British miniseries The ripper Officially joins Netflix's ever-growing true crime library on December 16 – and no, it's not about Jack the Ripper. Rather, the murder documentary follows the cruel trail of one of Britain's deadliest serial killers: Peter Sutcliffe, who the English media notoriously dubbed the Yorkshire Ripper. Sutcliffe, a former truck driver, killed 13 women and tried to kill seven more in Yorkshire and north-west England in the late 1970s. After what the public perceived to be the mistreatment of this case, police caught the Yorkshire Ripper half a decade after his murderous rampage. That year, Sutcliffe died on November 13, aged 74, after contracting the coronavirus.
Sutcliffe's reign of terror officially ended in 1981 when he was convicted of his crimes. From 1975 to 1980, Sutcliffe brutally murdered women using weapons such as screwdrivers and hammers. Many of his victims, one of them only 16 years old, were sex workers whom the police spoke of derogatory. Misled by a joke tape, police interviewed Sutcliffe nine times in connection with the killings, but never arrested him. It was only when he was caught stealing license plates that Sutcliffe confessed to the gruesome murders in Yorkshire that had left indelible marks in northern England. Sutcliffe's first known victim was Wilma McCann, a 28-year-old mother of four who died in 1975.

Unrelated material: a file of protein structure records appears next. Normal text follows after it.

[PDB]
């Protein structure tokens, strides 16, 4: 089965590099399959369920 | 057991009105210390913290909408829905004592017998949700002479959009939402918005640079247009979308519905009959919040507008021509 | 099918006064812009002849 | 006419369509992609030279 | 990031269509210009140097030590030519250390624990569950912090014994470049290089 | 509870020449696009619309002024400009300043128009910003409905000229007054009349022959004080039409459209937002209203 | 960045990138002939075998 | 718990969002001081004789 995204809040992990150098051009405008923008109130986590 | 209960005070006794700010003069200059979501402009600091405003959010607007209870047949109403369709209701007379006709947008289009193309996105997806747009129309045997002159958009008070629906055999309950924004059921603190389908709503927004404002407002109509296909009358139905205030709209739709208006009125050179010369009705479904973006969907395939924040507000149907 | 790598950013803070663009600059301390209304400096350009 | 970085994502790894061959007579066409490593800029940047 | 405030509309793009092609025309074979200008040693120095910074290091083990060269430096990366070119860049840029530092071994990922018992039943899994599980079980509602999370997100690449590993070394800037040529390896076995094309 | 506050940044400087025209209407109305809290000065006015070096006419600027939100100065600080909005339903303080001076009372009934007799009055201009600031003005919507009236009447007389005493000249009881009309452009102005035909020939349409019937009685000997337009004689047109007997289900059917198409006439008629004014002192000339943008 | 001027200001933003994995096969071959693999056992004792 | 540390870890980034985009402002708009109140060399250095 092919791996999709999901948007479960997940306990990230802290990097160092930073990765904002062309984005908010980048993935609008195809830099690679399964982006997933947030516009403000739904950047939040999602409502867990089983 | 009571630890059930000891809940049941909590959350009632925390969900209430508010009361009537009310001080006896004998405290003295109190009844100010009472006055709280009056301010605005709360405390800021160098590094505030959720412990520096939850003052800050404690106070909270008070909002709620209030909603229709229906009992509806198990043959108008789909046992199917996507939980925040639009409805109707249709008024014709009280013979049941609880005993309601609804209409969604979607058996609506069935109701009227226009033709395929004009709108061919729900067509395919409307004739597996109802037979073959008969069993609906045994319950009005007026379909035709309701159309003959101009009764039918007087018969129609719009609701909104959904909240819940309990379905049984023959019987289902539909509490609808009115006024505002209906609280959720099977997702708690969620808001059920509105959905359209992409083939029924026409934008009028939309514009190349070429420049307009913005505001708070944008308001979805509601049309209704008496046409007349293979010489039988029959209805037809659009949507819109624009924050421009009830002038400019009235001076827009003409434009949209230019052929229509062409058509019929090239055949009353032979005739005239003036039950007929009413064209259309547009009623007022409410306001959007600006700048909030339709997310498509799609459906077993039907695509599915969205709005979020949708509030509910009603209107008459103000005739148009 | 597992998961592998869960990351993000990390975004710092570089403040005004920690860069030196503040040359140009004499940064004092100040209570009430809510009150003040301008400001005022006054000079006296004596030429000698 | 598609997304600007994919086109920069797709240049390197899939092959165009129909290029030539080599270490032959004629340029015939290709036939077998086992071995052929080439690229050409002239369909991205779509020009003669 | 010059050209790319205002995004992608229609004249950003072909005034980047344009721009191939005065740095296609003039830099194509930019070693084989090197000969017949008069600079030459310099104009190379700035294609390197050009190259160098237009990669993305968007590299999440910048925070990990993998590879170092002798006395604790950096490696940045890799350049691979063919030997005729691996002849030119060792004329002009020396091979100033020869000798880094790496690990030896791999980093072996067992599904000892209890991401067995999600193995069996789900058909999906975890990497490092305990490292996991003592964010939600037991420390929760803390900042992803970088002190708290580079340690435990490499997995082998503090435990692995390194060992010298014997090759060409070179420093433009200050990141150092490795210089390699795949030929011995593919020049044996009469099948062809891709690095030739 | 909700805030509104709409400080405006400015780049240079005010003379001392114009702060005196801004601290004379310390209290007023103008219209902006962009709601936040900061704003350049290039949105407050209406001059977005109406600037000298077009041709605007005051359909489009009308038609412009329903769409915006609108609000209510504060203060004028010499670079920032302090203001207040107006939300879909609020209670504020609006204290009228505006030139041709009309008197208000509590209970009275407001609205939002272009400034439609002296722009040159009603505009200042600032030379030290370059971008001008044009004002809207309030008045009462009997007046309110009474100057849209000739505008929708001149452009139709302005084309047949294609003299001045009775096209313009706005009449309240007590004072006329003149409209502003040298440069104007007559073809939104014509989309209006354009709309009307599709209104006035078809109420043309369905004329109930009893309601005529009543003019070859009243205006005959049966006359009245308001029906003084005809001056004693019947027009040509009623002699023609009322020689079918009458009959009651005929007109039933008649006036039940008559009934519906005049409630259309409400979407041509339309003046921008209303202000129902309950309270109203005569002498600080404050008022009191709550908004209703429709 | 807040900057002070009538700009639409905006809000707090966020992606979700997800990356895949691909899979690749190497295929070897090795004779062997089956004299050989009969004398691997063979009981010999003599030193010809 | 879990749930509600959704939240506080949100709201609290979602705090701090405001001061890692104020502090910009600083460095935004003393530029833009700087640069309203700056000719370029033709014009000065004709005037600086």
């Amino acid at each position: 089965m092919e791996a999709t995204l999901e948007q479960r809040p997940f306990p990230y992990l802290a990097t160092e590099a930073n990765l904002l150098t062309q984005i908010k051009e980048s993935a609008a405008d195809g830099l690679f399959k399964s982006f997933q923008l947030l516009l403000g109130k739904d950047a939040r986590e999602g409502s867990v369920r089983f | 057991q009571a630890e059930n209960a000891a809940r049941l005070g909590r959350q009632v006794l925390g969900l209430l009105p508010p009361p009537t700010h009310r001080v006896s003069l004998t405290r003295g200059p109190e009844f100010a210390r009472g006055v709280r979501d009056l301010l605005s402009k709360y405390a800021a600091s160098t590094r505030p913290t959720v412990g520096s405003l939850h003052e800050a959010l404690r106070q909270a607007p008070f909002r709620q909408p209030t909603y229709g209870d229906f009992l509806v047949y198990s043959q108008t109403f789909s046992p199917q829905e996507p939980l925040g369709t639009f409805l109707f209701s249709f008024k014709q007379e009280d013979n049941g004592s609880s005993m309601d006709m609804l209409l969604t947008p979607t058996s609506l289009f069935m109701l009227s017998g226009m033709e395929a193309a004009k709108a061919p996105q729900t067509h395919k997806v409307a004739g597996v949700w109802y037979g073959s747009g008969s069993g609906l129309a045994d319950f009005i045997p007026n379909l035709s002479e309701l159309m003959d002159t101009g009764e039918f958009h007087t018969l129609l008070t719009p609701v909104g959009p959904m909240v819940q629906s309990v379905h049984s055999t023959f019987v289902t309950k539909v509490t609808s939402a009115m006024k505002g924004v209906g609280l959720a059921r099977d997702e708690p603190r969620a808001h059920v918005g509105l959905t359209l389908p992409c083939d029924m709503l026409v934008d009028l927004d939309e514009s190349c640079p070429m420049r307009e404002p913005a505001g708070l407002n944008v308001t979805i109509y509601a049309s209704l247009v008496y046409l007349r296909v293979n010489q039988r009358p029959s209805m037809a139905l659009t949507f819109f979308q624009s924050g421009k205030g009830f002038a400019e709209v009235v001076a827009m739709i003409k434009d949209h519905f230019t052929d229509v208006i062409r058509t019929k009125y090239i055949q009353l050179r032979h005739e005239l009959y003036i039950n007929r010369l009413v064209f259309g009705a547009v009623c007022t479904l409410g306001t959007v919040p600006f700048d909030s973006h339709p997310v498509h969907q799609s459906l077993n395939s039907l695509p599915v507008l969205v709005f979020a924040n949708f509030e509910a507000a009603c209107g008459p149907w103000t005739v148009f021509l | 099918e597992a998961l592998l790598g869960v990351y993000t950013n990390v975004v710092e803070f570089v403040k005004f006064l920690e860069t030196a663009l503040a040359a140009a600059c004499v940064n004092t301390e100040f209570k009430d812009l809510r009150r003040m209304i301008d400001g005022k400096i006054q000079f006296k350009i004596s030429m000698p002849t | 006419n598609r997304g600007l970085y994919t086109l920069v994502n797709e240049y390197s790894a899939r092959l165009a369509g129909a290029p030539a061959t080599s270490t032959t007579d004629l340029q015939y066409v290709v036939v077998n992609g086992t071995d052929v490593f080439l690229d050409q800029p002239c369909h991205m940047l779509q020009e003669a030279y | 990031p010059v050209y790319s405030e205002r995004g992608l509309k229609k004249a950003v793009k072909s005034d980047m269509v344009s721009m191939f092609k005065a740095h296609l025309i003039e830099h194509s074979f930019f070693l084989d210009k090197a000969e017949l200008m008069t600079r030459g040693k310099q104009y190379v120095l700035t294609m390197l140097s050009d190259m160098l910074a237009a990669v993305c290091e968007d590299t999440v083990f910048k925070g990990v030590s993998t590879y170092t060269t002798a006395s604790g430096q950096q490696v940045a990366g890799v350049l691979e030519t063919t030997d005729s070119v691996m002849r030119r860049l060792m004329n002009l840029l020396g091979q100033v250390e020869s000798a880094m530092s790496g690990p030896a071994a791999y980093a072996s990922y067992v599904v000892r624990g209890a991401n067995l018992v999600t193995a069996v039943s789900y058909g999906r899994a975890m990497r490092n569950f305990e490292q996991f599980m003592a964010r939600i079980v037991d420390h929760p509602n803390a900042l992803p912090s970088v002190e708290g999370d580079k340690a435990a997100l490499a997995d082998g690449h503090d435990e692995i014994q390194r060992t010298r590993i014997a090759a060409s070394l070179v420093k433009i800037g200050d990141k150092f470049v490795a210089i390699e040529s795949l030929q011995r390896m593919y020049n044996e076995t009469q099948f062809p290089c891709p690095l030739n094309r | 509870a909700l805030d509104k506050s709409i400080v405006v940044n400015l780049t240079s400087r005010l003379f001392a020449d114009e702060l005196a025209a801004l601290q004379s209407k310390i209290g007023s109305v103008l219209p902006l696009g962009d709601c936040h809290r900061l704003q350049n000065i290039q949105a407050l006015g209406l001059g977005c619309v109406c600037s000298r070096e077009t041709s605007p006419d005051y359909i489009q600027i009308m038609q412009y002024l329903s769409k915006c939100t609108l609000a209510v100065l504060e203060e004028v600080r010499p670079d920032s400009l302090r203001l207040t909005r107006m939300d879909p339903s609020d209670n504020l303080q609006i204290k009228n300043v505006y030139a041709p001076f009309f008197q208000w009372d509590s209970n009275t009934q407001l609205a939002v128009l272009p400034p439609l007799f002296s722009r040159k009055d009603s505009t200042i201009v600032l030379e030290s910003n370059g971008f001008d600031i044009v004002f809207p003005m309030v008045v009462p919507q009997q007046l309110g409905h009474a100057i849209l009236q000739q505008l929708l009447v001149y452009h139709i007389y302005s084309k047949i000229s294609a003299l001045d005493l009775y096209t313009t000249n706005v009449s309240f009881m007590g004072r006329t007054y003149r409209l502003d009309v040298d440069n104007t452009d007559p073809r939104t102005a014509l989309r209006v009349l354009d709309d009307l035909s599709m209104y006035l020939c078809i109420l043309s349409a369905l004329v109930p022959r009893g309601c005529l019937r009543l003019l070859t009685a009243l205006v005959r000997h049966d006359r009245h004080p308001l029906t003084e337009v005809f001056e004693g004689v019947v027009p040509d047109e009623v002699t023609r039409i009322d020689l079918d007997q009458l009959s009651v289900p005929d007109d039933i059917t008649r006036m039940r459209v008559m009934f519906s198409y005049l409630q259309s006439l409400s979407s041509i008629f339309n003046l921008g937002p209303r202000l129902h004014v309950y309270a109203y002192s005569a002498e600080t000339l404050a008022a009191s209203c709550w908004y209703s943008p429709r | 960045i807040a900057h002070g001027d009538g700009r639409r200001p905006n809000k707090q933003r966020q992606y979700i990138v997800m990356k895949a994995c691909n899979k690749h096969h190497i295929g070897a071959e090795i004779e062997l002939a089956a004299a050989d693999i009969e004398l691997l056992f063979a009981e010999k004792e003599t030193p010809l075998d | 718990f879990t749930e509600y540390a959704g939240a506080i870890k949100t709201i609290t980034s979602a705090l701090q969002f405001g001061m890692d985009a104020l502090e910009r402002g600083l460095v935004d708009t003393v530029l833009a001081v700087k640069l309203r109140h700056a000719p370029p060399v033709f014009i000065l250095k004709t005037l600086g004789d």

While he initially confessed, Sutcliffe denied his charges in court, claiming during his trial that he was on God's mission to kill sex workers. Even so, he received 20 life sentences, and the judge in his case recommended a minimum sentence of 30 years. Sutcliffe spent three decades at Broadmoor Hospital, a high-security psychiatric hospital home to some of England's most notorious killers. In 2016 he was transferred to Frankland Prison in County Durham.
Sutcliffe was admitted to the hospital two weeks after being treated for a suspected heart attack. He reportedly had underlying illnesses and turned down treatment when he contracted COVID-19.